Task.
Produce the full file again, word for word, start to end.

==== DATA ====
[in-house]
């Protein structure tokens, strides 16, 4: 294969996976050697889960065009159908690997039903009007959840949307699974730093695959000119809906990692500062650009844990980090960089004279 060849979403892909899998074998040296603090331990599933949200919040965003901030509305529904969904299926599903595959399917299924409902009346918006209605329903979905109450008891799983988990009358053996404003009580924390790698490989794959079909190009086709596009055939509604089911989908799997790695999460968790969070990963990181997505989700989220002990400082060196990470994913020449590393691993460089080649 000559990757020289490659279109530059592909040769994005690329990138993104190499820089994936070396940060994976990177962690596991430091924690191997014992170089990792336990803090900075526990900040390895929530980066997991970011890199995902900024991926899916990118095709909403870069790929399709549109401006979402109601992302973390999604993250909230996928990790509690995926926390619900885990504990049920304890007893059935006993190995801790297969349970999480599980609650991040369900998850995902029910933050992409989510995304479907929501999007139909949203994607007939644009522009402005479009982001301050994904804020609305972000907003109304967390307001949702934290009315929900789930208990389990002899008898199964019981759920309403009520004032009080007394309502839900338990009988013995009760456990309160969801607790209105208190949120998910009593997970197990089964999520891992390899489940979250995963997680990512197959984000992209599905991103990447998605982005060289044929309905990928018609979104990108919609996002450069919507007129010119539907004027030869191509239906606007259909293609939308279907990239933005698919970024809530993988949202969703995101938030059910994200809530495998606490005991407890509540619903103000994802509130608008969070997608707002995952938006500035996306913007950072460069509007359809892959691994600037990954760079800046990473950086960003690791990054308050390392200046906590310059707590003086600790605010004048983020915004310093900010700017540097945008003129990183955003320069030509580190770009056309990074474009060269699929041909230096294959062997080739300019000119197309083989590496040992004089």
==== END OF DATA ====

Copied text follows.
[in-house]
């Protein structure tokens, strides 16, 4: 294969996976050697889960065009159908690997039903009007959840949307699974730093695959000119809906990692500062650009844990980090960089004279 060849979403892909899998074998040296603090331990599933949200919040965003901030509305529904969904299926599903595959399917299924409902009346918006209605329903979905109450008891799983988990009358053996404003009580924390790698490989794959079909190009086709596009055939509604089911989908799997790695999460968790969070990963990181997505989700989220002990400082060196990470994913020449590393691993460089080649 000559990757020289490659279109530059592909040769994005690329990138993104190499820089994936070396940060994976990177962690596991430091924690191997014992170089990792336990803090900075526990900040390895929530980066997991970011890199995902900024991926899916990118095709909403870069790929399709549109401006979402109601992302973390999604993250909230996928990790509690995926926390619900885990504990049920304890007893059935006993190995801790297969349970999480599980609650991040369900998850995902029910933050992409989510995304479907929501999007139909949203994607007939644009522009402005479009982001301050994904804020609305972000907003109304967390307001949702934290009315929900789930208990389990002899008898199964019981759920309403009520004032009080007394309502839900338990009988013995009760456990309160969801607790209105208190949120998910009593997970197990089964999520891992390899489940979250995963997680990512197959984000992209599905991103990447998605982005060289044929309905990928018609979104990108919609996002450069919507007129010119539907004027030869191509239906606007259909293609939308279907990239933005698919970024809530993988949202969703995101938030059910994200809530495998606490005991407890509540619903103000994802509130608008969070997608707002995952938006500035996306913007950072460069509007359809892959691994600037990954760079800046990473950086960003690791990054308050390392200046906590310059707590003086600790605010004048983020915004310093900010700017540097945008003129990183955003320069030509580190770009056309990074474009060269699929041909230096294959062997080739300019000119197309083989590496040992004089």